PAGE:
Antimicrobial Resistance (Part 1)

 A woman in Pemba, Mozambique receives an explanation on how to take ACTs for malaria_Arturo Sanabria, Courtesy of Photoshare

Antimicrobial resistance (AMR) occurs when disease-causing pathogens are able to withstand the killing or suppressing power of antimicrobial medicines. This phenomenon increases the global burden of infectious diseases and strains health systems.

This course aims to improve the learner's awareness and understanding of the basic principles of AMR, the impact AMR has on individuals and society, and why it is a major public health concern.

A complementary course, Antimicrobial Resistance (Part 2), describes interventions that address the multiple factors contributing to AMR across the health system.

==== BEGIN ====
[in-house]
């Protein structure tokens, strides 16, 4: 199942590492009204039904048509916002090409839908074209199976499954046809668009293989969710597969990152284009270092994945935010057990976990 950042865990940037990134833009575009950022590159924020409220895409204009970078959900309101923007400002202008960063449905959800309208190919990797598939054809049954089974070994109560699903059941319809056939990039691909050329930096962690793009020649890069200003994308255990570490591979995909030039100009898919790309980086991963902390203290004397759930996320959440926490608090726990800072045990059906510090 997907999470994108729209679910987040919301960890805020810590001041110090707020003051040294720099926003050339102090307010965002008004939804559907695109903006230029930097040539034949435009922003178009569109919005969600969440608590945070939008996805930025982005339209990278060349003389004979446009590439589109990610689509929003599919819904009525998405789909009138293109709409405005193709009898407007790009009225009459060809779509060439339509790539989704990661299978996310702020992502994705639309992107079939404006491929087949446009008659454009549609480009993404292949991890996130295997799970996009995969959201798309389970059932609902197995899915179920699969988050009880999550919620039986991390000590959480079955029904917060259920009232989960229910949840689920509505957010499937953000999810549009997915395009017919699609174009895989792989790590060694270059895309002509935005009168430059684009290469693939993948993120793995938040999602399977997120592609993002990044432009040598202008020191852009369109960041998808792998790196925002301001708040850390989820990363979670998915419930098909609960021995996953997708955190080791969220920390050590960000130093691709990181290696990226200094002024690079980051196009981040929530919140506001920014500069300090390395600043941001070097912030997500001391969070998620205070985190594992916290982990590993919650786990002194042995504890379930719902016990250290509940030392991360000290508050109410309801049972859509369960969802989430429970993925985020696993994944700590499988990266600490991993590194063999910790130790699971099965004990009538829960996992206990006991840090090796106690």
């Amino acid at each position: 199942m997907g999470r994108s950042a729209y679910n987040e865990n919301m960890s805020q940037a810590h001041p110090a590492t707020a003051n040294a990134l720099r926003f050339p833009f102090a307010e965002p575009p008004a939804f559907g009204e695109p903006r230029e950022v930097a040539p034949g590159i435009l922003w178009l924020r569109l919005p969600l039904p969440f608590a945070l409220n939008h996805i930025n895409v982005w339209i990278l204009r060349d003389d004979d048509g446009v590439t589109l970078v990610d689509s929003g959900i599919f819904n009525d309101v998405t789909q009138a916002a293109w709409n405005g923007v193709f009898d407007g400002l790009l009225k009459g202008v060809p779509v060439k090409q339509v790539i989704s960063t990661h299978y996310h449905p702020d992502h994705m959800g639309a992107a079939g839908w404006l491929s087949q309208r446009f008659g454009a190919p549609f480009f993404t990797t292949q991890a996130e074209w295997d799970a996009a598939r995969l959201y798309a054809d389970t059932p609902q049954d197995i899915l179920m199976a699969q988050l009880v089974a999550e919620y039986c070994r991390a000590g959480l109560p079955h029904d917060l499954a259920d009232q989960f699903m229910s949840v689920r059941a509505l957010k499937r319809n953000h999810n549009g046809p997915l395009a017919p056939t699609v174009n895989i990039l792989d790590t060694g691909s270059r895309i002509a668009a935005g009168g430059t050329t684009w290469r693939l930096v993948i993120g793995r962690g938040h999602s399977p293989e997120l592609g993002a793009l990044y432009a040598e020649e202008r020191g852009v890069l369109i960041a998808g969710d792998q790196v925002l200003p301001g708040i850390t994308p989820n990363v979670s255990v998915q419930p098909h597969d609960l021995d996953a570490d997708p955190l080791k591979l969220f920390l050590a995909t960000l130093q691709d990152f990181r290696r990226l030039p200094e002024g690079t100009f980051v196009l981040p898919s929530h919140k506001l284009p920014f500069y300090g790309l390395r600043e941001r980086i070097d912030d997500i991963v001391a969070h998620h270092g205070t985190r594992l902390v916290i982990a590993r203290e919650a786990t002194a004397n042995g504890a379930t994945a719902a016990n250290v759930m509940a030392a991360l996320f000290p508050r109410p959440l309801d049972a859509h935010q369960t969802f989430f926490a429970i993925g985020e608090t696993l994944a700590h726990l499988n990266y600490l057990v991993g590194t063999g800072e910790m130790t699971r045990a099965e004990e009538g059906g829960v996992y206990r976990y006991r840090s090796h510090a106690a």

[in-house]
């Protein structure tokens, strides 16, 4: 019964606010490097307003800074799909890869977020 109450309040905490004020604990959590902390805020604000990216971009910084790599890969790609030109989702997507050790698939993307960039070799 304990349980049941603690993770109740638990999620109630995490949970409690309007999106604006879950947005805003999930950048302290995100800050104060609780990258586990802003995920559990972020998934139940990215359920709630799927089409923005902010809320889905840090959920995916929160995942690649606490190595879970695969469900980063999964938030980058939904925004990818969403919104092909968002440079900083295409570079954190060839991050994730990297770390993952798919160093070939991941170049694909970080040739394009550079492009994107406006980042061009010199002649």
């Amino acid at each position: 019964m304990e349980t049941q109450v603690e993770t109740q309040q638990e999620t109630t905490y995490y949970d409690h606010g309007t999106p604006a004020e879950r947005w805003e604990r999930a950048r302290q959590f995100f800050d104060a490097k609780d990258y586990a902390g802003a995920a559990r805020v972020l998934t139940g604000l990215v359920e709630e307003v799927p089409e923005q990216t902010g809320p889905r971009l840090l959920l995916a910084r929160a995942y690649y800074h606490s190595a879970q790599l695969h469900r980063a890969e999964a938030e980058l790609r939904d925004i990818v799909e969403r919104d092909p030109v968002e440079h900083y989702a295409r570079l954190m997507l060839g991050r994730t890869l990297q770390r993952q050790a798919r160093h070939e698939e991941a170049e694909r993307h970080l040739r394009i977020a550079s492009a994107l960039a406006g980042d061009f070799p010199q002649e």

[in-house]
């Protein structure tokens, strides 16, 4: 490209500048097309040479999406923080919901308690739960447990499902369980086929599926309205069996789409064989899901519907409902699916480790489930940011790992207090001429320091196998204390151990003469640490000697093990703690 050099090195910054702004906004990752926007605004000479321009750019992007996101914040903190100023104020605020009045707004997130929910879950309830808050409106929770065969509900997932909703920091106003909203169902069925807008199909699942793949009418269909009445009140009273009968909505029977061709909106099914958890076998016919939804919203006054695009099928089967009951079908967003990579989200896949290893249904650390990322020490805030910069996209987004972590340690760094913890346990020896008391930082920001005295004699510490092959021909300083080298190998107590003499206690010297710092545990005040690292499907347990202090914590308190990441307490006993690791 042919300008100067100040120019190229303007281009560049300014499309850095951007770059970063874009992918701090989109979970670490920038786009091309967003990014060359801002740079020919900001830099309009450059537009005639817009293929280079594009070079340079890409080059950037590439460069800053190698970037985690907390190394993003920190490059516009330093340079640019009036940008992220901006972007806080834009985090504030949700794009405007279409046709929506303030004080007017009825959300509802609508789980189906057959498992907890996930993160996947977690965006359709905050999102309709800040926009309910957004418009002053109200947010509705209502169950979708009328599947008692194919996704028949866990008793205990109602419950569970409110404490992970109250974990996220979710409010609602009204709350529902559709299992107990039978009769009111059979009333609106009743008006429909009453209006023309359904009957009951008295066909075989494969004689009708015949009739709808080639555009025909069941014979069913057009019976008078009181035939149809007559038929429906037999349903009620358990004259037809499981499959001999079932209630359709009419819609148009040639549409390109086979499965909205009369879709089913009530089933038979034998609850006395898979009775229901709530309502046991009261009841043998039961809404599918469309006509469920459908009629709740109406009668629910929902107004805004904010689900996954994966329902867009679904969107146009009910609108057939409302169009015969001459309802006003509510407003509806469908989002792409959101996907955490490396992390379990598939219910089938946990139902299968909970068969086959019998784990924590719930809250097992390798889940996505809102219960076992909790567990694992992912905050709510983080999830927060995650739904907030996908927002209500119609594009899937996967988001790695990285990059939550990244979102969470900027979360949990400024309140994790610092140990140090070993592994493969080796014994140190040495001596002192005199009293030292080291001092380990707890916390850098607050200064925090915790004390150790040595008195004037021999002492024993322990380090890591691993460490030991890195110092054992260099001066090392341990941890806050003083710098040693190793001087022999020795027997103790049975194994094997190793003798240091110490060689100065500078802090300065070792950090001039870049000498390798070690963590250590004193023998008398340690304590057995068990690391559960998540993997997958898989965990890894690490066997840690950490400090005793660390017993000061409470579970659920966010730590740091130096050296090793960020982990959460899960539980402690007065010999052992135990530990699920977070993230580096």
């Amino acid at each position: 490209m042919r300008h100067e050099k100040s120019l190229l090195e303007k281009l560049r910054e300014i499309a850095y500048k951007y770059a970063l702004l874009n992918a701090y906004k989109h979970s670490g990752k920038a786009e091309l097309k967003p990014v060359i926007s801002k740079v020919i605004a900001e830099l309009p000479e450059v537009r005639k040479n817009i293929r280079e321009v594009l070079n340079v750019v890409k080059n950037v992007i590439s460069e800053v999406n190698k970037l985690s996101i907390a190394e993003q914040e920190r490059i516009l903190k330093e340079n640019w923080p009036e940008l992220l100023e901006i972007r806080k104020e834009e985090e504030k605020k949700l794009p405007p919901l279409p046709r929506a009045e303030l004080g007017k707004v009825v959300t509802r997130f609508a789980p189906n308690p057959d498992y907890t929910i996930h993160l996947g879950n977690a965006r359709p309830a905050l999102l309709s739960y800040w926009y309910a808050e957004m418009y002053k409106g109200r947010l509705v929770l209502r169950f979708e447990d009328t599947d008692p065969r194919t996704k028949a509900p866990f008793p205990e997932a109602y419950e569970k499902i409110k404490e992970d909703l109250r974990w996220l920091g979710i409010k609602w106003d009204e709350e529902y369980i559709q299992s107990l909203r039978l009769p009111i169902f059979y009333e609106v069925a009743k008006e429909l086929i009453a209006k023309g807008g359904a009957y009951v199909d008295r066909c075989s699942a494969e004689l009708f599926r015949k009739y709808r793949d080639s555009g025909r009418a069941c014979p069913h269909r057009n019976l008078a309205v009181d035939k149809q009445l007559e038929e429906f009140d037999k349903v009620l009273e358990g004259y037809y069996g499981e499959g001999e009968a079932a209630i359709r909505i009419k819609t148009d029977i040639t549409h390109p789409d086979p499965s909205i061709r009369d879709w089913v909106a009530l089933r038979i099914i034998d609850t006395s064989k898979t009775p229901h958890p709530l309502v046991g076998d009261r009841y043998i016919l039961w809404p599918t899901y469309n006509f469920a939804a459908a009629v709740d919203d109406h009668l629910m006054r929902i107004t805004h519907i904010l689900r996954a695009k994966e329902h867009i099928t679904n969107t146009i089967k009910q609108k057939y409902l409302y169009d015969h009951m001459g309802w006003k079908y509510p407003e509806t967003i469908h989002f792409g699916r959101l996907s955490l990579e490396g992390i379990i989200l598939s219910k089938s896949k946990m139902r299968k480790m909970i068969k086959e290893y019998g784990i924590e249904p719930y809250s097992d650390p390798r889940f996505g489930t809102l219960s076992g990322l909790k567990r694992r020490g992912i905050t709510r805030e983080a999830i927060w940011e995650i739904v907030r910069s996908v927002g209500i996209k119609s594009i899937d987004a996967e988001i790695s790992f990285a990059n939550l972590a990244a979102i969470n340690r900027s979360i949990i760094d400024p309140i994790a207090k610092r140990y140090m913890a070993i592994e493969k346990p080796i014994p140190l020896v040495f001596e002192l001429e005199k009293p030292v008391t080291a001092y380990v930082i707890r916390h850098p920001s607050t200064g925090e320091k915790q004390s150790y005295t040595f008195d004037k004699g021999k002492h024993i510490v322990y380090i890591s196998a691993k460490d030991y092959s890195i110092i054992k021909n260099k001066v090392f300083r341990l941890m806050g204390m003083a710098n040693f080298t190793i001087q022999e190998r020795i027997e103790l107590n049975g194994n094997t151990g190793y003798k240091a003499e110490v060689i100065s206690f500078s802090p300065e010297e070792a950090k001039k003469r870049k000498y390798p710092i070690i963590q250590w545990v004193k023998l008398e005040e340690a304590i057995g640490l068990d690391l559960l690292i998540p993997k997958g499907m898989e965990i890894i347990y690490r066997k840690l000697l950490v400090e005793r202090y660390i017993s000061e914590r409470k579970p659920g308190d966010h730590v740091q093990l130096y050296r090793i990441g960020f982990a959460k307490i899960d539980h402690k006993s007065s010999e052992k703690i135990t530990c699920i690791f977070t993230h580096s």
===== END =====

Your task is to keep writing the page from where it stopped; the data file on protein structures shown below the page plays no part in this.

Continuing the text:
Objective

After completing this course, the learner will be able to do the following:

  • Understand what AMR is and how it emerges and spreads
  • Provide an overview of the major drivers of AMR
  • Explain how AMR affects diseases of major public health importance
  • Describe the impact of AMR on individuals, health systems, and society
  • Describe recent international efforts to contain AMR

 

Credits

The course authors acknowledge and extend the utmost appreciation to those who reviewed the current version of the course:

  • Martha Embrey, Management Sciences for Health, Pharmaceuticals and Health Technologies Group
  • Kim Grimmick, Management Sciences for Health, Pharmaceuticals and Health Technologies Group

We also wish to acknowledge those individuals who developed the original version of this course (published May 2010): 

  • Authors:
    • Nick Nelson (SPS/MSH)
    • Mandi Ramshaw (MSH)
    • Mohan P. Joshi (SPS/MSH)
  • Reviewers:
    • Anthony F. Boni (USAID)
    • Veerle Coignez (USAID)
    • Jim Shelton (USAID)
    • Tina Brock (MSH)
    • Martha Embrey (MSH)